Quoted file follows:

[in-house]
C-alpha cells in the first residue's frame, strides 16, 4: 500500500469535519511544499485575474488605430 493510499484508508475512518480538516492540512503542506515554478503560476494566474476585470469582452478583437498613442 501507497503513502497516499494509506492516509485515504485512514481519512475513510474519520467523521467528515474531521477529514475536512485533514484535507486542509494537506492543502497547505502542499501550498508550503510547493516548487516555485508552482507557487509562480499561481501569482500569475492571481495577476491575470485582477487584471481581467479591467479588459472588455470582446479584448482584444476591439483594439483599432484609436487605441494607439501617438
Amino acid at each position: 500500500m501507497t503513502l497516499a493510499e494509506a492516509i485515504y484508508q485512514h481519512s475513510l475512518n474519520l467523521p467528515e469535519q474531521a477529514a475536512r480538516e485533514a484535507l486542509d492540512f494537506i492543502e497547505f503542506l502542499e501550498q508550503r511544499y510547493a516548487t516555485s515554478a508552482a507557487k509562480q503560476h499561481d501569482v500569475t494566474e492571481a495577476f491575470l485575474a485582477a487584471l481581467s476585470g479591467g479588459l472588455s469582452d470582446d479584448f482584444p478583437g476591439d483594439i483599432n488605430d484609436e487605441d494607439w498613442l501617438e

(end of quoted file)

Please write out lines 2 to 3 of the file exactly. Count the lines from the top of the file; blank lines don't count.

C-alpha cells in the first residue's frame, strides 16, 4: 500500500469535519511544499485575474488605430 493510499484508508475512518480538516492540512503542506515554478503560476494566474476585470469582452478583437498613442 501507497503513502497516499494509506492516509485515504485512514481519512475513510474519520467523521467528515474531521477529514475536512485533514484535507486542509494537506492543502497547505502542499501550498508550503510547493516548487516555485508552482507557487509562480499561481501569482500569475492571481495577476491575470485582477487584471481581467479591467479588459472588455470582446479584448482584444476591439483594439483599432484609436487605441494607439501617438
Amino acid at each position: 500500500m501507497t503513502l497516499a493510499e494509506a492516509i485515504y484508508q485512514h481519512s475513510l475512518n474519520l467523521p467528515e469535519q474531521a477529514a475536512r480538516e485533514a484535507l486542509d492540512f494537506i492543502e497547505f503542506l502542499e501550498q508550503r511544499y510547493a516548487t516555485s515554478a508552482a507557487k509562480q503560476h499561481d501569482v500569475t494566474e492571481a495577476f491575470l485575474a485582477a487584471l481581467s476585470g479591467g479588459l472588455s469582452d470582446d479584448f482584444p478583437g476591439d483594439i483599432n488605430d484609436e487605441d494607439w498613442l501617438e